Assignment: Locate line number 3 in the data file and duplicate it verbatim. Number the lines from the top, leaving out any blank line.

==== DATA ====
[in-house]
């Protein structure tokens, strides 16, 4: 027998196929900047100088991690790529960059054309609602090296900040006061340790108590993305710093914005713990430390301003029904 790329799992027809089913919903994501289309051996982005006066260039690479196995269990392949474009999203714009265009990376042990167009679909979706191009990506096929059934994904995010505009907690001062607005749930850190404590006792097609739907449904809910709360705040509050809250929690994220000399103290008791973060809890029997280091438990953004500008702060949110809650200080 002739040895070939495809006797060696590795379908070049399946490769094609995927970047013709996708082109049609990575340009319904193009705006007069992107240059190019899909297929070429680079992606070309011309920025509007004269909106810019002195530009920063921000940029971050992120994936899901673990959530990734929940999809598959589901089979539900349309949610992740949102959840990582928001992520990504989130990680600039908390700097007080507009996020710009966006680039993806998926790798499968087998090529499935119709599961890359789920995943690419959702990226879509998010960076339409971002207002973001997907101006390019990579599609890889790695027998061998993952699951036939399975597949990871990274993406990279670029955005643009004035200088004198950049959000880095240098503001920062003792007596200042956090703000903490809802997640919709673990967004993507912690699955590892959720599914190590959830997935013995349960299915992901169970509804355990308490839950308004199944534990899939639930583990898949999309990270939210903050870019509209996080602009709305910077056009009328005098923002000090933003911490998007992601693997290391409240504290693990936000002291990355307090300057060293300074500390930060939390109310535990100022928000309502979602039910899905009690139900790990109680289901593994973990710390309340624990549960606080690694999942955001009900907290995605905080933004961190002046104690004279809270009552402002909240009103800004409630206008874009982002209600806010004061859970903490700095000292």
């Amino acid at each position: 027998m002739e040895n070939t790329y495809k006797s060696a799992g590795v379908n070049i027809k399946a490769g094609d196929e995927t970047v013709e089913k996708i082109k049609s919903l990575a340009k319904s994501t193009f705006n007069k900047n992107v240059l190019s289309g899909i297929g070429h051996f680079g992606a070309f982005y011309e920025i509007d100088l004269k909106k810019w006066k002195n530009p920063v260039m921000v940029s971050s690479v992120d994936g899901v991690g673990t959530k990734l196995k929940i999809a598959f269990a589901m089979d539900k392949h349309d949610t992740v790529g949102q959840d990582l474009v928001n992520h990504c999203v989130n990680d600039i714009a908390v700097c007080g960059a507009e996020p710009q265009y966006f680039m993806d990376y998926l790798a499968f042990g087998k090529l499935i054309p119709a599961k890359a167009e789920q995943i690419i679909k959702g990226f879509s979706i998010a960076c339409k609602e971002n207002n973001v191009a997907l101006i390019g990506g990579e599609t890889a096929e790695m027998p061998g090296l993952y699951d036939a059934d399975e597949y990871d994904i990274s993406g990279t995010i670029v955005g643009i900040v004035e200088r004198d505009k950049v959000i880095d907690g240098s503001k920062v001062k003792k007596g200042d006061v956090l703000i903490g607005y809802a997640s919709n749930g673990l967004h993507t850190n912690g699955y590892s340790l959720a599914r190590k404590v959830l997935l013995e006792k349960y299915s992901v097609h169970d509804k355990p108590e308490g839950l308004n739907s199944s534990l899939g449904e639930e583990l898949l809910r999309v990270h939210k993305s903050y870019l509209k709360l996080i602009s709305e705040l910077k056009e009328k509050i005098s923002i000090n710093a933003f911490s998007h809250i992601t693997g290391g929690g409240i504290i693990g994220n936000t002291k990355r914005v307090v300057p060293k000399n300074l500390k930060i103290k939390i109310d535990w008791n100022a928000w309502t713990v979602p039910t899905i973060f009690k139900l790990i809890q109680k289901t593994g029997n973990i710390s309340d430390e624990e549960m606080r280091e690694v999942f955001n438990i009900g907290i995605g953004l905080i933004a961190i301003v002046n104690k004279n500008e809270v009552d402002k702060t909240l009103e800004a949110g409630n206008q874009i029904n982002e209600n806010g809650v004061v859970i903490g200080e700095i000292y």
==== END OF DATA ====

């Amino acid at each position: 027998m002739e040895n070939t790329y495809k006797s060696a799992g590795v379908n070049i027809k399946a490769g094609d196929e995927t970047v013709e089913k996708i082109k049609s919903l990575a340009k319904s994501t193009f705006n007069k900047n992107v240059l190019s289309g899909i297929g070429h051996f680079g992606a070309f982005y011309e920025i509007d100088l004269k909106k810019w006066k002195n530009p920063v260039m921000v940029s971050s690479v992120d994936g899901v991690g673990t959530k990734l196995k929940i999809a598959f269990a589901m089979d539900k392949h349309d949610t992740v790529g949102q959840d990582l474009v928001n992520h990504c999203v989130n990680d600039i714009a908390v700097c007080g960059a507009e996020p710009q265009y966006f680039m993806d990376y998926l790798a499968f042990g087998k090529l499935i054309p119709a599961k890359a167009e789920q995943i690419i679909k959702g990226f879509s979706i998010a960076c339409k609602e971002n207002n973001v191009a997907l101006i390019g990506g990579e599609t890889a096929e790695m027998p061998g090296l993952y699951d036939a059934d399975e597949y990871d994904i990274s993406g990279t995010i670029v955005g643009i900040v004035e200088r004198d505009k950049v959000i880095d907690g240098s503001k920062v001062k003792k007596g200042d006061v956090l703000i903490g607005y809802a997640s919709n749930g673990l967004h993507t850190n912690g699955y590892s340790l959720a599914r190590k404590v959830l997935l013995e006792k349960y299915s992901v097609h169970d509804k355990p108590e308490g839950l308004n739907s199944s534990l899939g449904e639930e583990l898949l809910r999309v990270h939210k993305s903050y870019l509209k709360l996080i602009s709305e705040l910077k056009e009328k509050i005098s923002i000090n710093a933003f911490s998007h809250i992601t693997g290391g929690g409240i504290i693990g994220n936000t002291k990355r914005v307090v300057p060293k000399n300074l500390k930060i103290k939390i109310d535990w008791n100022a928000w309502t713990v979602p039910t899905i973060f009690k139900l790990i809890q109680k289901t593994g029997n973990i710390s309340d430390e624990e549960m606080r280091e690694v999942f955001n438990i009900g907290i995605g953004l905080i933004a961190i301003v002046n104690k004279n500008e809270v009552d402002k702060t909240l009103e800004a949110g409630n206008q874009i029904n982002e209600n806010g809650v004061v859970i903490g200080e700095i000292y």